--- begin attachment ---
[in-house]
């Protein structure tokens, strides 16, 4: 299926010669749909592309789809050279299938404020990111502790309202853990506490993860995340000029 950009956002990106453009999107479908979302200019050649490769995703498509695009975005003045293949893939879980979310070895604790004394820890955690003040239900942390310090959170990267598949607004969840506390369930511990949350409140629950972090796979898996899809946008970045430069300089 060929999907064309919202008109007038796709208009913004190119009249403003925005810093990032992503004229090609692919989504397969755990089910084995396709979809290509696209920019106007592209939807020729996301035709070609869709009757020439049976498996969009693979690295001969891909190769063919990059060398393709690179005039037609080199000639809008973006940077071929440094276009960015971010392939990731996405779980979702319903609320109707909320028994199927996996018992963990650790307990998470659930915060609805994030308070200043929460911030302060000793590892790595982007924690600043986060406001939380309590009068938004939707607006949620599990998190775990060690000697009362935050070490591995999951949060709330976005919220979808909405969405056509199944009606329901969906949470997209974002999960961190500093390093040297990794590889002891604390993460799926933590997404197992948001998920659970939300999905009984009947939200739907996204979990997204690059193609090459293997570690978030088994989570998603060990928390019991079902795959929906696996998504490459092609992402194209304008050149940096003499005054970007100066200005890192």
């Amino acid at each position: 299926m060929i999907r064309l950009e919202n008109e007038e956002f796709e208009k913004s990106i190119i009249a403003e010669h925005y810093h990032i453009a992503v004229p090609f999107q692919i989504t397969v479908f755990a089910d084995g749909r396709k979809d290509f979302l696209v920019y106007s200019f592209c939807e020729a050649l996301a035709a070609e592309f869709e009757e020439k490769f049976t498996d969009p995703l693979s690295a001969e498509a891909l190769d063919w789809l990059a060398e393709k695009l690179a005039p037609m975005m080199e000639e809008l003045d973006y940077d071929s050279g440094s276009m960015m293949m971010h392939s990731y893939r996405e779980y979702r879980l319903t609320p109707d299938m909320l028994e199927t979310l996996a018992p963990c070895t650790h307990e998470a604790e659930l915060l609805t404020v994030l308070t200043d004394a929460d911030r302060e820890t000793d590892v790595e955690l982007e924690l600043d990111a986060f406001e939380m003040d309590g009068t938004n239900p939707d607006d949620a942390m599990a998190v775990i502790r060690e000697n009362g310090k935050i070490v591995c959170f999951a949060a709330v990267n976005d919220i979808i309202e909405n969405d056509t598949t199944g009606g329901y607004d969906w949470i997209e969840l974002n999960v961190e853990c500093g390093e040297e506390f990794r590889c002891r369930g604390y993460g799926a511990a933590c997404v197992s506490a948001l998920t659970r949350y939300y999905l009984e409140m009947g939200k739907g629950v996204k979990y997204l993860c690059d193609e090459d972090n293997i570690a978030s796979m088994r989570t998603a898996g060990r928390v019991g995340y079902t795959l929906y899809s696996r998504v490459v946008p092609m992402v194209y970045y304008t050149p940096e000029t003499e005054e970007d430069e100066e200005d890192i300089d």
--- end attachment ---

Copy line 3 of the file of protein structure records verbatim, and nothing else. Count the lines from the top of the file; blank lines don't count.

């Amino acid at each position: 299926m060929i999907r064309l950009e919202n008109e007038e956002f796709e208009k913004s990106i190119i009249a403003e010669h925005y810093h990032i453009a992503v004229p090609f999107q692919i989504t397969v479908f755990a089910d084995g749909r396709k979809d290509f979302l696209v920019y106007s200019f592209c939807e020729a050649l996301a035709a070609e592309f869709e009757e020439k490769f049976t498996d969009p995703l693979s690295a001969e498509a891909l190769d063919w789809l990059a060398e393709k695009l690179a005039p037609m975005m080199e000639e809008l003045d973006y940077d071929s050279g440094s276009m960015m293949m971010h392939s990731y893939r996405e779980y979702r879980l319903t609320p109707d299938m909320l028994e199927t979310l996996a018992p963990c070895t650790h307990e998470a604790e659930l915060l609805t404020v994030l308070t200043d004394a929460d911030r302060e820890t000793d590892v790595e955690l982007e924690l600043d990111a986060f406001e939380m003040d309590g009068t938004n239900p939707d607006d949620a942390m599990a998190v775990i502790r060690e000697n009362g310090k935050i070490v591995c959170f999951a949060a709330v990267n976005d919220i979808i309202e909405n969405d056509t598949t199944g009606g329901y607004d969906w949470i997209e969840l974002n999960v961190e853990c500093g390093e040297e506390f990794r590889c002891r369930g604390y993460g799926a511990a933590c997404v197992s506490a948001l998920t659970r949350y939300y999905l009984e409140m009947g939200k739907g629950v996204k979990y997204l993860c690059d193609e090459d972090n293997i570690a978030s796979m088994r989570t998603a898996g060990r928390v019991g995340y079902t795959l929906y899809s696996r998504v490459v946008p092609m992402v194209y970045y304008t050149p940096e000029t003499e005054e970007d430069e100066e200005d890192i300089d």